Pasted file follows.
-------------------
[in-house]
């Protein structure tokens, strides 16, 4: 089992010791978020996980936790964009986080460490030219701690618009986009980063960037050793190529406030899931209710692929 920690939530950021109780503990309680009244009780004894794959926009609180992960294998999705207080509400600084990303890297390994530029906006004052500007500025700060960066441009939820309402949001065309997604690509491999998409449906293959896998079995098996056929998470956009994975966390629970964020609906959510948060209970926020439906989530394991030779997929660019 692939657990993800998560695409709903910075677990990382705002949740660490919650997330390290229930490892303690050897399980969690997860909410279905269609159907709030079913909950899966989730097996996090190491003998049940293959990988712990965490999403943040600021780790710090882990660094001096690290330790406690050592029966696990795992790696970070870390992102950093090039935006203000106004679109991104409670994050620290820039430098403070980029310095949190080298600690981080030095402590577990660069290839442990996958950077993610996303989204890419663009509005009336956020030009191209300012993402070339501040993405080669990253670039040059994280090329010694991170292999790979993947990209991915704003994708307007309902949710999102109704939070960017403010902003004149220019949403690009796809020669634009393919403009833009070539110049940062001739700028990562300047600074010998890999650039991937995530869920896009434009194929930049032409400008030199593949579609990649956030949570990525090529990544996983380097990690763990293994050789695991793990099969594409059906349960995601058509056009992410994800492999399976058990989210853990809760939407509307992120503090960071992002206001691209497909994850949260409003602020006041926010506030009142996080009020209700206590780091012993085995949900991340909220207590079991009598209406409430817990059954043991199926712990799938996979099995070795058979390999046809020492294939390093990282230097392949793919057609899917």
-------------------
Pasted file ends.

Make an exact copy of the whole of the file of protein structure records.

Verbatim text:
[in-house]
């Protein structure tokens, strides 16, 4: 089992010791978020996980936790964009986080460490030219701690618009986009980063960037050793190529406030899931209710692929 920690939530950021109780503990309680009244009780004894794959926009609180992960294998999705207080509400600084990303890297390994530029906006004052500007500025700060960066441009939820309402949001065309997604690509491999998409449906293959896998079995098996056929998470956009994975966390629970964020609906959510948060209970926020439906989530394991030779997929660019 692939657990993800998560695409709903910075677990990382705002949740660490919650997330390290229930490892303690050897399980969690997860909410279905269609159907709030079913909950899966989730097996996090190491003998049940293959990988712990965490999403943040600021780790710090882990660094001096690290330790406690050592029966696990795992790696970070870390992102950093090039935006203000106004679109991104409670994050620290820039430098403070980029310095949190080298600690981080030095402590577990660069290839442990996958950077993610996303989204890419663009509005009336956020030009191209300012993402070339501040993405080669990253670039040059994280090329010694991170292999790979993947990209991915704003994708307007309902949710999102109704939070960017403010902003004149220019949403690009796809020669634009393919403009833009070539110049940062001739700028990562300047600074010998890999650039991937995530869920896009434009194929930049032409400008030199593949579609990649956030949570990525090529990544996983380097990690763990293994050789695991793990099969594409059906349960995601058509056009992410994800492999399976058990989210853990809760939407509307992120503090960071992002206001691209497909994850949260409003602020006041926010506030009142996080009020209700206590780091012993085995949900991340909220207590079991009598209406409430817990059954043991199926712990799938996979099995070795058979390999046809020492294939390093990282230097392949793919057609899917």